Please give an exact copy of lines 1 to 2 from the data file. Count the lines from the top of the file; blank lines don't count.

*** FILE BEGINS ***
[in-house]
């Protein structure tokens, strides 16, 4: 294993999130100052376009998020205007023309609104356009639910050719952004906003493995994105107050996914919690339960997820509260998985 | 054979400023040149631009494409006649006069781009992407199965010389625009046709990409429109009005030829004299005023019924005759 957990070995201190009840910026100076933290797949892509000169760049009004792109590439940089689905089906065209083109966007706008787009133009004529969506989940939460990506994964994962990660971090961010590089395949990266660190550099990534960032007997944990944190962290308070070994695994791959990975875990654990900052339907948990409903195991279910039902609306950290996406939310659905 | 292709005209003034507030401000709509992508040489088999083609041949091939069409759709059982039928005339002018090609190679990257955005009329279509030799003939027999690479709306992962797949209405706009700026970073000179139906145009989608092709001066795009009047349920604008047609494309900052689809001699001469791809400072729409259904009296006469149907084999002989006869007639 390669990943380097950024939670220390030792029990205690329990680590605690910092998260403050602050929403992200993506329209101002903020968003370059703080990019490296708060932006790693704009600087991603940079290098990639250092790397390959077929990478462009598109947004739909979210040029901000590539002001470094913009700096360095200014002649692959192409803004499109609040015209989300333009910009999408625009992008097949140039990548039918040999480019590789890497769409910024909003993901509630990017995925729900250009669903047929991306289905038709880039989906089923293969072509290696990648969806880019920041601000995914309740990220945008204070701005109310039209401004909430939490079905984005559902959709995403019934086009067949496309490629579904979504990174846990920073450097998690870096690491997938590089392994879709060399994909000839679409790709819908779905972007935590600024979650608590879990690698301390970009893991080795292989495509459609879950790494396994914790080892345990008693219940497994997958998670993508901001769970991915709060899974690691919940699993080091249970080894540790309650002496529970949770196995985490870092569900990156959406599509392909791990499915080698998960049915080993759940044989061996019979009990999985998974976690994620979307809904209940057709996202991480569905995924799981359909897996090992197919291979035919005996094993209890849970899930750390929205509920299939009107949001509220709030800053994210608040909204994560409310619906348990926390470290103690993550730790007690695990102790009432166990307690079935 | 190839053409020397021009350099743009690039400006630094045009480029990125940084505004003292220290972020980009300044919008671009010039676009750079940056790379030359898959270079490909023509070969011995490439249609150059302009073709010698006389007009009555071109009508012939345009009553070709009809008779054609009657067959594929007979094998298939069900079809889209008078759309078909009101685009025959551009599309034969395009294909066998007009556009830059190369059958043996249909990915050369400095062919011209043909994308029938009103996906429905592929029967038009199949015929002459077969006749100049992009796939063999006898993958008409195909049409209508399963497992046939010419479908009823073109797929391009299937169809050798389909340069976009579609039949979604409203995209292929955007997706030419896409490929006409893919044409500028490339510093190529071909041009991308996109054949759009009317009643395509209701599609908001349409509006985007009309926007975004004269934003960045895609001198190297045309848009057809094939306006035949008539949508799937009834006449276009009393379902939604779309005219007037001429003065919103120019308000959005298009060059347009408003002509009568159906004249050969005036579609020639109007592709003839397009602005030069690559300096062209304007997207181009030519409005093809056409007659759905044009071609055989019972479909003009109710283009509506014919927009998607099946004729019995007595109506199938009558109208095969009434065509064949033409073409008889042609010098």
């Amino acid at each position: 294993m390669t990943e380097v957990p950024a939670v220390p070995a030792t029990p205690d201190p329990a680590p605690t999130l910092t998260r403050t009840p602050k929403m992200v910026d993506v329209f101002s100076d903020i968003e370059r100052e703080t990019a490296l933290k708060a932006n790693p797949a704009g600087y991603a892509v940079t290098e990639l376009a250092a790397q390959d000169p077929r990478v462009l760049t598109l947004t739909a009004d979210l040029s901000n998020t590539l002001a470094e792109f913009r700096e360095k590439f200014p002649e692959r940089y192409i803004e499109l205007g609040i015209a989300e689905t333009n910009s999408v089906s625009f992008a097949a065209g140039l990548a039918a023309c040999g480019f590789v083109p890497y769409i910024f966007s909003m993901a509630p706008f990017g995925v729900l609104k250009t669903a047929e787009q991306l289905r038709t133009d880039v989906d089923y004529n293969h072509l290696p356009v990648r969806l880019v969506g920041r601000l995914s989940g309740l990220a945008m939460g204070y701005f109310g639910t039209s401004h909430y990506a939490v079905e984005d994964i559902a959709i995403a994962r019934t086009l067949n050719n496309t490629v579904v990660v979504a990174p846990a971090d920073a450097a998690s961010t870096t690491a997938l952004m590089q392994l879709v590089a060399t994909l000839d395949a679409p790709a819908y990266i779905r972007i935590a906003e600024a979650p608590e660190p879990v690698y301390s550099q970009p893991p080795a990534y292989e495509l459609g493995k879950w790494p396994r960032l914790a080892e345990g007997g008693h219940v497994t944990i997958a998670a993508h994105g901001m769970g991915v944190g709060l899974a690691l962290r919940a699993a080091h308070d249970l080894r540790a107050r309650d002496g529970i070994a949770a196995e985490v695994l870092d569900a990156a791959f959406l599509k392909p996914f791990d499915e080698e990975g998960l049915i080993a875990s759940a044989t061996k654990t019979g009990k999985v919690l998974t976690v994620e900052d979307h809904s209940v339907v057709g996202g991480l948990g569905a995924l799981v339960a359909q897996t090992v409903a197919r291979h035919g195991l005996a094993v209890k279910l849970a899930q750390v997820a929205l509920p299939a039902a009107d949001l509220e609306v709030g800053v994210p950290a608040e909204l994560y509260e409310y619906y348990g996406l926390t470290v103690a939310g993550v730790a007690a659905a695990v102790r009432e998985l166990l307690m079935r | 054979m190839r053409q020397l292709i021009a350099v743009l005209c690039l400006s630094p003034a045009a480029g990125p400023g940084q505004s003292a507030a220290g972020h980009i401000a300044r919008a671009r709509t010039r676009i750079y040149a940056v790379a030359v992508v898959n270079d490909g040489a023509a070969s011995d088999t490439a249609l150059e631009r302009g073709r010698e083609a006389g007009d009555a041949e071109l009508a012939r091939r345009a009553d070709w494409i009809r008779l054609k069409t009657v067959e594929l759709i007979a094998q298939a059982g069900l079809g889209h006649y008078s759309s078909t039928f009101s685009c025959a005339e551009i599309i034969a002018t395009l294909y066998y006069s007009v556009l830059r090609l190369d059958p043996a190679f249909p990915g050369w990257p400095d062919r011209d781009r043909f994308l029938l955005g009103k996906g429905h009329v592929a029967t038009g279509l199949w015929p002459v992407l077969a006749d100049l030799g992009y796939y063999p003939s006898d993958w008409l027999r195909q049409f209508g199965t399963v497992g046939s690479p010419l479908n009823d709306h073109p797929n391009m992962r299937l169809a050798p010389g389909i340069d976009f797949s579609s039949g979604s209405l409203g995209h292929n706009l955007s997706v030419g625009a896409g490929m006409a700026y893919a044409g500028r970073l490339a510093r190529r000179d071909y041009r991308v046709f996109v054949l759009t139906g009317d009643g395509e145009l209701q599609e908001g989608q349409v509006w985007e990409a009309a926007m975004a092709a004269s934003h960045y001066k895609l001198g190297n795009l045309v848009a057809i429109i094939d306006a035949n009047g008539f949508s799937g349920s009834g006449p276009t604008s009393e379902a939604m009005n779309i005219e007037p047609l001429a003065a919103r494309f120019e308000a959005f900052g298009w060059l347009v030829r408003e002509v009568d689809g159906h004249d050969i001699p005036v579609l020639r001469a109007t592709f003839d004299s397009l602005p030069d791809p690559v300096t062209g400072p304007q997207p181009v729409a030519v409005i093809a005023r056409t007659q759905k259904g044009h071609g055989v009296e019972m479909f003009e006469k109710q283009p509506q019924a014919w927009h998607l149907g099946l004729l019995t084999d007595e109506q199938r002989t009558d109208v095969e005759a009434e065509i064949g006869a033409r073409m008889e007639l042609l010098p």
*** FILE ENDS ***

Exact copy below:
[in-house]
């Protein structure tokens, strides 16, 4: 294993999130100052376009998020205007023309609104356009639910050719952004906003493995994105107050996914919690339960997820509260998985 | 054979400023040149631009494409006649006069781009992407199965010389625009046709990409429109009005030829004299005023019924005759 957990070995201190009840910026100076933290797949892509000169760049009004792109590439940089689905089906065209083109966007706008787009133009004529969506989940939460990506994964994962990660971090961010590089395949990266660190550099990534960032007997944990944190962290308070070994695994791959990975875990654990900052339907948990409903195991279910039902609306950290996406939310659905 | 292709005209003034507030401000709509992508040489088999083609041949091939069409759709059982039928005339002018090609190679990257955005009329279509030799003939027999690479709306992962797949209405706009700026970073000179139906145009989608092709001066795009009047349920604008047609494309900052689809001699001469791809400072729409259904009296006469149907084999002989006869007639 390669990943380097950024939670220390030792029990205690329990680590605690910092998260403050602050929403992200993506329209101002903020968003370059703080990019490296708060932006790693704009600087991603940079290098990639250092790397390959077929990478462009598109947004739909979210040029901000590539002001470094913009700096360095200014002649692959192409803004499109609040015209989300333009910009999408625009992008097949140039990548039918040999480019590789890497769409910024909003993901509630990017995925729900250009669903047929991306289905038709880039989906089923293969072509290696990648969806880019920041601000995914309740990220945008204070701005109310039209401004909430939490079905984005559902959709995403019934086009067949496309490629579904979504990174846990920073450097998690870096690491997938590089392994879709060399994909000839679409790709819908779905972007935590600024979650608590879990690698301390970009893991080795292989495509459609879950790494396994914790080892345990008693219940497994997958998670993508901001769970991915709060899974690691919940699993080091249970080894540790309650002496529970949770196995985490870092569900990156959406599509392909791990499915080698998960049915080993759940044989061996019979009990999985998974976690994620979307809904209940057709996202991480569905995924799981359909897996090992197919291979035919005996094993209890849970899930750390929205509920299939009107949001509220709030800053994210608040909204994560409310619906348990926390470290103690993550730790007690695990102790009432166990307690079935 | 190839053409020397021009350099743009690039400006630094045009480029990125940084505004003292220290972020980009300044919008671009010039676009750079940056790379030359898959270079490909023509070969011995490439249609150059302009073709010698006389007009009555071109009508012939345009009553070709009809008779054609009657067959594929007979094998298939069900079809889209008078759309078909009101685009025959551009599309034969395009294909066998007009556009830059190369059958043996249909990915050369400095062919011209043909994308029938009103996906429905592929029967038009199949015929002459077969006749100049992009796939063999006898993958008409195909049409209508399963497992046939010419479908009823073109797929391009299937169809050798389909340069976009579609039949979604409203995209292929955007997706030419896409490929006409893919044409500028490339510093190529071909041009991308996109054949759009009317009643395509209701599609908001349409509006985007009309926007975004004269934003960045895609001198190297045309848009057809094939306006035949008539949508799937009834006449276009009393379902939604779309005219007037001429003065919103120019308000959005298009060059347009408003002509009568159906004249050969005036579609020639109007592709003839397009602005030069690559300096062209304007997207181009030519409005093809056409007659759905044009071609055989019972479909003009109710283009509506014919927009998607099946004729019995007595109506199938009558109208095969009434065509064949033409073409008889042609010098």